What Does ADA Compliant Mean for a Stadium?
The U.S. government is suing Major League Baseball's Chicago Cubs for allegedly not complying with Americans With Disabilities Act standards in their remodel of Wrigley Field. According to the lawsuit, the best wheelchair seating was removed and not included in any of the sky box seating arrangements. The team moved the wheelchair seating to the very last row of the stadium, a view often obstructed by drink rails or standing fans.
According to the Cubs, the renovations were meant to increase the stadium's accessibility, with 50% more wheelchair seating. The renovations also included 11 more elevators and more enhanced auditory assistance systems. As the United States' second-oldest MLB stadium, it was long overdue for an accessible revamp.
What Is the ADA?
The Americans with Disabilities Act, or ADA, aims to guarantee that people with disabilities have the same opportunities as those without. It is based on the Civil Rights Act of 1964, which states that there should be no discrimination on the basis of disability (amongst other things). The ADA has a set of requirements for federally funded spaces and spaces that are open to the public, which includes stadiums.
Stadium ADA Compliancy
New stadiums must have accessible wheelchair seating. It may sound redundant, but "accessible" in this case means "easy to get to." Wheelchair seating should:
- Be dispersed throughout the stadium
- Be available at all levels and price points (including sky boxes)
- Be ramp or elevator accessible from restrooms and parking
- Have companion seats available next to each wheelchair seat
- Have a comparable line of sight with those not in wheelchair seating
- Account for events where people are standing most of the time, such as concerts
One percent of aisle seats must have either no armrest or a removable armrest for people with low mobility who are not in a wheelchair.
Additionally, auditory assistance and visual alarms must be available for people who are either deaf or hard of hearing. Signs have to be visible to all attendees at any eye level, and brail needs to be factored into wall signage. Accessibility accommodations should be clearly marked.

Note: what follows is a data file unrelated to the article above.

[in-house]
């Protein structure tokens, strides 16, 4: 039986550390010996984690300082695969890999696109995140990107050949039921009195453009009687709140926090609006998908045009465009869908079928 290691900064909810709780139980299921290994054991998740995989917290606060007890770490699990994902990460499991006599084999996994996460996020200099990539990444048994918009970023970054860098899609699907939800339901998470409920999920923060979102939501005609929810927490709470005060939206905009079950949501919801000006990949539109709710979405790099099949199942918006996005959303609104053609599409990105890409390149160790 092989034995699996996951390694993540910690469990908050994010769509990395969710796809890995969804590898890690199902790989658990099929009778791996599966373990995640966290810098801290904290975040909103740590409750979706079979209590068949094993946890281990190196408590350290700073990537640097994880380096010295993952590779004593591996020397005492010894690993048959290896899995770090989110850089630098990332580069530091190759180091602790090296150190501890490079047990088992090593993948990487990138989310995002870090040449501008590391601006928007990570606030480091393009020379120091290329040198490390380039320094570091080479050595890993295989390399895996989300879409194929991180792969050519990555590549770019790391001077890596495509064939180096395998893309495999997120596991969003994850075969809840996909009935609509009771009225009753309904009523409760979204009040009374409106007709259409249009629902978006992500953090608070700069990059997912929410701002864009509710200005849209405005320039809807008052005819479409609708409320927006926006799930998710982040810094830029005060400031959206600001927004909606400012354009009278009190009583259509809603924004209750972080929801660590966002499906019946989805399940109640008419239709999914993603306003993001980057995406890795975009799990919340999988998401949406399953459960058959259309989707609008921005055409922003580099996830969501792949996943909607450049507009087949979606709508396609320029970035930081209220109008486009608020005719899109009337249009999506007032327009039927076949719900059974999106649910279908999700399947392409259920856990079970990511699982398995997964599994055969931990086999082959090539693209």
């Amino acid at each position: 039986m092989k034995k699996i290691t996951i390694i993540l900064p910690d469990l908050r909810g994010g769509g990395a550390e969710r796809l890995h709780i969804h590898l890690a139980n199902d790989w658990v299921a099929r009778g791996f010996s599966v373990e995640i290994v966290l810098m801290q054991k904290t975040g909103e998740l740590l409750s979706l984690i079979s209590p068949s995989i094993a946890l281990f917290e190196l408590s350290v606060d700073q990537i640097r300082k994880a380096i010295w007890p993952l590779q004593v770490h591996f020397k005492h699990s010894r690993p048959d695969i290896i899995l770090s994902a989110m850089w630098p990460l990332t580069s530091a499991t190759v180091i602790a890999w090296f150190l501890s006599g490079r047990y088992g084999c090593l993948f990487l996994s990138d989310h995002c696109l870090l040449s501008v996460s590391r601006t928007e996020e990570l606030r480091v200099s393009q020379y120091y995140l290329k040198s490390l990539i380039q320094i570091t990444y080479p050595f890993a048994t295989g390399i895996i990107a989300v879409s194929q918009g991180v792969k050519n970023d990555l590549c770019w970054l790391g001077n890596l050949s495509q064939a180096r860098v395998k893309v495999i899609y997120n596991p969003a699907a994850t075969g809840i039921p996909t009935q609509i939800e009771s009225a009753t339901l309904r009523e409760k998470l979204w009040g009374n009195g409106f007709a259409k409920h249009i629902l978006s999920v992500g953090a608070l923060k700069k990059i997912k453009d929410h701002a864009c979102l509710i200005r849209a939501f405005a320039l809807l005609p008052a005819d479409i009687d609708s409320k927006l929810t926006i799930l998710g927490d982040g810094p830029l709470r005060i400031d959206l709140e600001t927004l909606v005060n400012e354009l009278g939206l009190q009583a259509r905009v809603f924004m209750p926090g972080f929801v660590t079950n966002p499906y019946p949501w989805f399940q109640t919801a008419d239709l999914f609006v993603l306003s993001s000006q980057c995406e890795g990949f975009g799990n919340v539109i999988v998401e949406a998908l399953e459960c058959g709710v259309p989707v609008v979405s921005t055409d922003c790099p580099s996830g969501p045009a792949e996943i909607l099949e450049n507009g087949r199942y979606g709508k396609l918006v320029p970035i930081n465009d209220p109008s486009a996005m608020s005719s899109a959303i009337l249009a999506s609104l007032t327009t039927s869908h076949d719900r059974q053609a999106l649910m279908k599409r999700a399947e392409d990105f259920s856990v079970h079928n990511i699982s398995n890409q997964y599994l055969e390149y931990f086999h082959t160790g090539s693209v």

Any stadiums constructed prior to ADA, like Wrigley Field, may consider revamping their structures. However, not all publicly available spaces have the funding to do so. If that's the case, they can find other viable means of providing equal opportunities to be a spectator.
For example, many high schools offer wheelchair seating around football fields on the ground and a smaller seating section for friends and family. This provides access to view the entire game, and an accessible route to concessions and restrooms without the school having to pay for a whole new stadium.
What if There's a Lack of Accessibility?
If a business is violating ADA regulations, they are indeed primed for lawsuits against them. They can also face fines of up to $75,000 for a first offense and an additional $150,000 for any others after that. Not to mention, a lack of accessibility can be entirely damaging to a business's reputation. It is highly recommended that businesses reassess the accessibility of their publicly available spaces.
- Find a Disability Discrimination Lawyer Near You (FindLaw's Lawyer Directory)
- Don't Get Busted for ADA Access Violations – Fix Them (FindLaw's Law and Daily Life)
- Judge: Minor League Baseball Players Are Employees, not Apprentices (FindLaw's Legally Weird)
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